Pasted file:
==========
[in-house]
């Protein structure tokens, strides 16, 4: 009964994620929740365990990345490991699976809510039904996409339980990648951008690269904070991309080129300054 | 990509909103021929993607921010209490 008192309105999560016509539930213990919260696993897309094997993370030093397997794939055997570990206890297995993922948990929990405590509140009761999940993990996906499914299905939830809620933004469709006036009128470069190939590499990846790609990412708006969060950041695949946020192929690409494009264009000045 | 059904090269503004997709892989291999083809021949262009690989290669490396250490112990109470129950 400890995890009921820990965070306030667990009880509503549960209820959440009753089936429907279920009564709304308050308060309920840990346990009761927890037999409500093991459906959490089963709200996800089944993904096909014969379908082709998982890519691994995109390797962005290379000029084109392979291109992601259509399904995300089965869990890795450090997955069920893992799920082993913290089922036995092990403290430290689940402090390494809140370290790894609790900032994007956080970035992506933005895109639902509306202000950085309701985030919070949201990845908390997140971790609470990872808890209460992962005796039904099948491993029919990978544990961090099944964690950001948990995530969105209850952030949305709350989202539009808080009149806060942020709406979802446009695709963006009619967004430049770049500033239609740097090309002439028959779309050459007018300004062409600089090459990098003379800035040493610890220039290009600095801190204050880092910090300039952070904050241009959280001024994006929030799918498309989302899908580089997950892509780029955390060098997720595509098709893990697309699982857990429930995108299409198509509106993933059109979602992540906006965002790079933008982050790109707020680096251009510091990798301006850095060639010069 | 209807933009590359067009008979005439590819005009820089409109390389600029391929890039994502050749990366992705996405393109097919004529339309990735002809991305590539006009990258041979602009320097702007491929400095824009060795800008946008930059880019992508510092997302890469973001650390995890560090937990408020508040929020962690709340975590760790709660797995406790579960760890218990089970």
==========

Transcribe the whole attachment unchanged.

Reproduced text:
[in-house]
């Protein structure tokens, strides 16, 4: 009964994620929740365990990345490991699976809510039904996409339980990648951008690269904070991309080129300054 | 990509909103021929993607921010209490 008192309105999560016509539930213990919260696993897309094997993370030093397997794939055997570990206890297995993922948990929990405590509140009761999940993990996906499914299905939830809620933004469709006036009128470069190939590499990846790609990412708006969060950041695949946020192929690409494009264009000045 | 059904090269503004997709892989291999083809021949262009690989290669490396250490112990109470129950 400890995890009921820990965070306030667990009880509503549960209820959440009753089936429907279920009564709304308050308060309920840990346990009761927890037999409500093991459906959490089963709200996800089944993904096909014969379908082709998982890519691994995109390797962005290379000029084109392979291109992601259509399904995300089965869990890795450090997955069920893992799920082993913290089922036995092990403290430290689940402090390494809140370290790894609790900032994007956080970035992506933005895109639902509306202000950085309701985030919070949201990845908390997140971790609470990872808890209460992962005796039904099948491993029919990978544990961090099944964690950001948990995530969105209850952030949305709350989202539009808080009149806060942020709406979802446009695709963006009619967004430049770049500033239609740097090309002439028959779309050459007018300004062409600089090459990098003379800035040493610890220039290009600095801190204050880092910090300039952070904050241009959280001024994006929030799918498309989302899908580089997950892509780029955390060098997720595509098709893990697309699982857990429930995108299409198509509106993933059109979602992540906006965002790079933008982050790109707020680096251009510091990798301006850095060639010069 | 209807933009590359067009008979005439590819005009820089409109390389600029391929890039994502050749990366992705996405393109097919004529339309990735002809991305590539006009990258041979602009320097702007491929400095824009060795800008946008930059880019992508510092997302890469973001650390995890560090937990408020508040929020962690709340975590760790709660797995406790579960760890218990089970």